Submitted by Igna Triay on Friday, October 30, 2015

As always in this life, change is a big part of it. If Apple removes the home button, eventually we will adapt. So, they should go ahead and remove it. This should be emailed to Apple. Just a suggestion.

Submitted by Roxann Pollard on Friday, October 30, 2015

Although the loss of the beloved home button makes me feel squeamish, the suggestions spoken of in this post are quite valid. I also think the thoughts expressed in this post should be given to the Apple dev. team.

Submitted by Clare Page on Friday, October 30, 2015

Hi! I admit that in some ways I'm an old-habits-die-hard person when using my iPhone, but, if the rumours about Apple getting rid of the Home button on future iPhones ever come true, I know I could adapt to using an iPhone with no Home button, as long as they come up with alternative gestures, such as those suggested above, for the accessibility shortcut, Touch ID, and other things where we currently use the Home button. Maybe we'll all miss the Home button at first, but, with the right alternative gestures, and with plenty more made available since the arrival of 3D Touch, the iPhone should still be usable by blind or visually impaired people in future. Obviously, the same goes for other i-devices, but I mention the iPhone specifically as that's the only i-device I've ever owned. Now it'll be interesting to see whether Apple really does decide to get rid of the Home button sometime in the future.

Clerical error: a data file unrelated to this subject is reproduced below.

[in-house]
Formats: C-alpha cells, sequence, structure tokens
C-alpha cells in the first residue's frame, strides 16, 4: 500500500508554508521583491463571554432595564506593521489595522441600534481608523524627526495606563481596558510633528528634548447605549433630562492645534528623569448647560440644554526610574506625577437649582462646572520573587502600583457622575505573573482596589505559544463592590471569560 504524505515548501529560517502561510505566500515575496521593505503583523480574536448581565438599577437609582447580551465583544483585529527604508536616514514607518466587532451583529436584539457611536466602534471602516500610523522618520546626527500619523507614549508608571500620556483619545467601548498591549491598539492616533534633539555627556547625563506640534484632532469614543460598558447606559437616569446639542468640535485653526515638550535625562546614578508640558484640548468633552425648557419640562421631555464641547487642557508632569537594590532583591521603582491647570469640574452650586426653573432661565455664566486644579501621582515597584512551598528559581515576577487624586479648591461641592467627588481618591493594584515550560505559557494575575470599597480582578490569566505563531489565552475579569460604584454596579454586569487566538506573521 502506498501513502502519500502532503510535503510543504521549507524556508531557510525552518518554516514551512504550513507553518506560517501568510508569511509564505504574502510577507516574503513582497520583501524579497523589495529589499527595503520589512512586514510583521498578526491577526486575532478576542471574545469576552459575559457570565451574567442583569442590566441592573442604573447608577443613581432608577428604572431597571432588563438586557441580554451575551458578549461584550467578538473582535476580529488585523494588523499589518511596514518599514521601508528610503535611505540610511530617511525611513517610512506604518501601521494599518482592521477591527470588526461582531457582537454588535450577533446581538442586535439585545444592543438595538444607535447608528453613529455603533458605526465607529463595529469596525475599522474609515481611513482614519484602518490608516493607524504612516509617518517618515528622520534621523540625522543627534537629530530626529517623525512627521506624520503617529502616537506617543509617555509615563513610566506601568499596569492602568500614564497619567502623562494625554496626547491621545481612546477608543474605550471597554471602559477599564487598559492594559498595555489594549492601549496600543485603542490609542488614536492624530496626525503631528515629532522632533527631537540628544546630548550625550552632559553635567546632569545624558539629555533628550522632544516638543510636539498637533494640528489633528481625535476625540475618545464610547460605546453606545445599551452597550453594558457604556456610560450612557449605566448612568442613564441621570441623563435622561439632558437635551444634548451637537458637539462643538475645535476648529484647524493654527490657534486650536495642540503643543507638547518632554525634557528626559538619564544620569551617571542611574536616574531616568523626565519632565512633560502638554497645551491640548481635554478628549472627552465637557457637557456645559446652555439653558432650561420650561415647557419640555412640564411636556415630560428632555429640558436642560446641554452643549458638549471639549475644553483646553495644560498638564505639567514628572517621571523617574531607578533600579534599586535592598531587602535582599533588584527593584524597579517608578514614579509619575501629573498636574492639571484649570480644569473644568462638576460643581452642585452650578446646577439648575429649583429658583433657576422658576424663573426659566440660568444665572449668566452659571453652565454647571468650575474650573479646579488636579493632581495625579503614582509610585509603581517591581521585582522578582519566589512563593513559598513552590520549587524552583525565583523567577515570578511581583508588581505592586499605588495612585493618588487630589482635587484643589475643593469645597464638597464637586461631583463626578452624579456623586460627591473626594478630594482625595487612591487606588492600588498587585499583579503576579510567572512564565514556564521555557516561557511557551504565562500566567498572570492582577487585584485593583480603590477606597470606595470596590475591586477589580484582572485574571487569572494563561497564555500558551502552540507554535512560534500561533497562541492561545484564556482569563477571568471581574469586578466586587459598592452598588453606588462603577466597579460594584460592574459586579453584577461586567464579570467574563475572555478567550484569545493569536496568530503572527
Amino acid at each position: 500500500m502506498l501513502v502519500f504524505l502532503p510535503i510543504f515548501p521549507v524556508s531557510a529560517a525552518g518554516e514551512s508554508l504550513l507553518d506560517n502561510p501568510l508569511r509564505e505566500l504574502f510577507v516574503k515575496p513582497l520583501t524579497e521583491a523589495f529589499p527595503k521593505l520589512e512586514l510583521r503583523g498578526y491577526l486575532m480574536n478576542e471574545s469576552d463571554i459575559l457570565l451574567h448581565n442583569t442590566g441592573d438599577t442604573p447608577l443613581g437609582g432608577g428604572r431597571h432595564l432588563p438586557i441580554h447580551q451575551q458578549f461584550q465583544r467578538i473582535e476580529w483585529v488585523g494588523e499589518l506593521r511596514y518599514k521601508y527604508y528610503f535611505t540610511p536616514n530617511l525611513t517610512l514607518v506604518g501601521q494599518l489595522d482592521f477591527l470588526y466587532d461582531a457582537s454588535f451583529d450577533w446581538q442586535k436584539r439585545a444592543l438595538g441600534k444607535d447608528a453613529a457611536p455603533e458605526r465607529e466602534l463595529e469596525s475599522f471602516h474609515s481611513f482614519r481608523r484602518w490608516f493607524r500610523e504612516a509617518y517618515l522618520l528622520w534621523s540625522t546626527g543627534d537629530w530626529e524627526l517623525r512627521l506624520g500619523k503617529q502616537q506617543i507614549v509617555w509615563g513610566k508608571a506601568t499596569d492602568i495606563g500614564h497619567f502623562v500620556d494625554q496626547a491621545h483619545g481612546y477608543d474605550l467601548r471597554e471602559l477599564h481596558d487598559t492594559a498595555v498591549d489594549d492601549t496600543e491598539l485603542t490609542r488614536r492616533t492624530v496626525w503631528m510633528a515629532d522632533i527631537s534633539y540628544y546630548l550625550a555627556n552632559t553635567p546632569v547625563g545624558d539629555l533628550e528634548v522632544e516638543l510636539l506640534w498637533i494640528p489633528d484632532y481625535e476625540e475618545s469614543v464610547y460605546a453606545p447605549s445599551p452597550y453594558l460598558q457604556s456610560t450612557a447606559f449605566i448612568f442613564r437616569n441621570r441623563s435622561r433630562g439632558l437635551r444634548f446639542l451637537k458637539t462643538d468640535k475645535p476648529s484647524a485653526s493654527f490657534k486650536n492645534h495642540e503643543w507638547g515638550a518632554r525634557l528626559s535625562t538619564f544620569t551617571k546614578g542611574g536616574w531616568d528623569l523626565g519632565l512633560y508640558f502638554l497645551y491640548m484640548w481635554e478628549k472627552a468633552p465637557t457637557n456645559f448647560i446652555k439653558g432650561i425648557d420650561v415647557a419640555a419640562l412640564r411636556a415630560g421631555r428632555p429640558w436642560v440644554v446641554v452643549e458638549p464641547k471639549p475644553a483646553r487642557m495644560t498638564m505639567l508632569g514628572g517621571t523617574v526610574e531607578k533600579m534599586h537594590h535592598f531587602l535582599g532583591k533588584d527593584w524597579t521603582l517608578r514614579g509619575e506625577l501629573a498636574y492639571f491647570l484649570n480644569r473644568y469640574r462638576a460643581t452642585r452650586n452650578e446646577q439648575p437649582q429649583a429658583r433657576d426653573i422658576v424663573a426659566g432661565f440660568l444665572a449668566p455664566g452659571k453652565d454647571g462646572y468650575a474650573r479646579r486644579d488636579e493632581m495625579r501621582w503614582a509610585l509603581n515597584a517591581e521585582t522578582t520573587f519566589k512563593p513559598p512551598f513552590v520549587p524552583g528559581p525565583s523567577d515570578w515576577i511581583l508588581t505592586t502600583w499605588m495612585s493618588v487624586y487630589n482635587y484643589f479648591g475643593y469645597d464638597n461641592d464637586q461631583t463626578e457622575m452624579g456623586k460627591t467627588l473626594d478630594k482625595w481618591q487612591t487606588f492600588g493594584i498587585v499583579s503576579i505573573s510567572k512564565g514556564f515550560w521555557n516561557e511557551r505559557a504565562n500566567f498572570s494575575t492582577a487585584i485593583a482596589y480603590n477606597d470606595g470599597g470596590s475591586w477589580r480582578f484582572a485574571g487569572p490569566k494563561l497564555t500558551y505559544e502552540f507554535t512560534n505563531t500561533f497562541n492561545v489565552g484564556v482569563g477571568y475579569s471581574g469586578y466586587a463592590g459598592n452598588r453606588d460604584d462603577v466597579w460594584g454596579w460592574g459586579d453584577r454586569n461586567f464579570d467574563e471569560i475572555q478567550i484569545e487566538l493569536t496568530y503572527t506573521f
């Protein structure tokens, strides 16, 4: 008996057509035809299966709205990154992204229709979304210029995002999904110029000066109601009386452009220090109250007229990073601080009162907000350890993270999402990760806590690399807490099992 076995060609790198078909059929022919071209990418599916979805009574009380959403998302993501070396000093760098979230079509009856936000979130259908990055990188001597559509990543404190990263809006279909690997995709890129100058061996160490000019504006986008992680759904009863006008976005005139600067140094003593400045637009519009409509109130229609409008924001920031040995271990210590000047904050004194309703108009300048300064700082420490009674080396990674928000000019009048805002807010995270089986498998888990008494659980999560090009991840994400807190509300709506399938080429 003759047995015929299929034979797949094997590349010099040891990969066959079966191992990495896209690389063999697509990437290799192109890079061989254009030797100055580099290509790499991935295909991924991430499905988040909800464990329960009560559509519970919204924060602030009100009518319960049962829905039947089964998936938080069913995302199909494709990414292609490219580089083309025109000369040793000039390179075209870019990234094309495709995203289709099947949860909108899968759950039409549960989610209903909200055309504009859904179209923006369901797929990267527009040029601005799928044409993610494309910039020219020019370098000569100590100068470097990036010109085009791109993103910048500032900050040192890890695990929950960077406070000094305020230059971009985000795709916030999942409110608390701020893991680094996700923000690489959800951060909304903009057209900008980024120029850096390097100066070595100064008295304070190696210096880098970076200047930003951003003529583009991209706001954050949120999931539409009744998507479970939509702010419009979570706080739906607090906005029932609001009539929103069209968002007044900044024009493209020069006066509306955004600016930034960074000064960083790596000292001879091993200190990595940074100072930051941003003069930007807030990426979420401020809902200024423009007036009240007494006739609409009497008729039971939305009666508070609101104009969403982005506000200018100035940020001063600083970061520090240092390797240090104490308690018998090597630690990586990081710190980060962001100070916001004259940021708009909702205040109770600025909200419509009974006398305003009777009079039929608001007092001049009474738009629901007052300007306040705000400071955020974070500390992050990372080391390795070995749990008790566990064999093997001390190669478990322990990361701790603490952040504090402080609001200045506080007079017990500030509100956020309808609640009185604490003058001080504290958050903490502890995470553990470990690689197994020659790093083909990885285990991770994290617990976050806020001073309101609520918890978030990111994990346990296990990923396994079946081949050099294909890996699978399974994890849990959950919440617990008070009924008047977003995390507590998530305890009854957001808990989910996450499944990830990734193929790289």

Submitted by Syd on Friday, October 30, 2015

Love the ideas in this. It's all true. We would survive no home button and we'd survive it well! I particularly like the idea of a finger print sensor continuing for the whole bottom section of the screen. I almost like this idea more. But why not take it further? It's true the more moving parts you have the more likely they are to break. My first iPhone was the 4S, the power button on which broke luckily just within the year so I was able to get a new phone free. About 2 weeks later it would've been outside the year. Anyway I've heard of power buttons breaking before, definitely more so than the home button. Why not get rid of that one? It has far fewer functions than the home button so could easily be replaced by gestures and alternative key combinations for things like screenshot and reset. I already just use the home button to wake the phone so literally only use the power button to lock and power off. I know it's not been discussed but... Just a thought.

Submitted by Brooke on Friday, October 30, 2015

When I first thought about using my iPhone with no Home button, it was intimidating. But your article brought up a ton of good points and made me realize I could do it, just like I did when I've worked with Android devices.

Submitted by raaj on Friday, October 30, 2015

I'm sure we can survive without that home button. But I honestly feel we cannot be faster with our actions until we're getting used to it. Could anyone of you can agree as we are able to type much faster on the touch phones similar to how we type on the usual keyboards? Each their own of course.

Submitted by yesears on Wednesday, November 11, 2015

Having read this post a few times now before commenting I personally say I would rather keep the home button but that isn't to say I wouldn't buy an apple iPhone which doesn't have the physical button

Submitted by rdfreak on Wednesday, November 11, 2015

Well written post but I will be very sad when the day comes I have to buy a phone without a physical home button.
I don't think the disadvantages outweigh your proposed advantages but that's just my own opinion.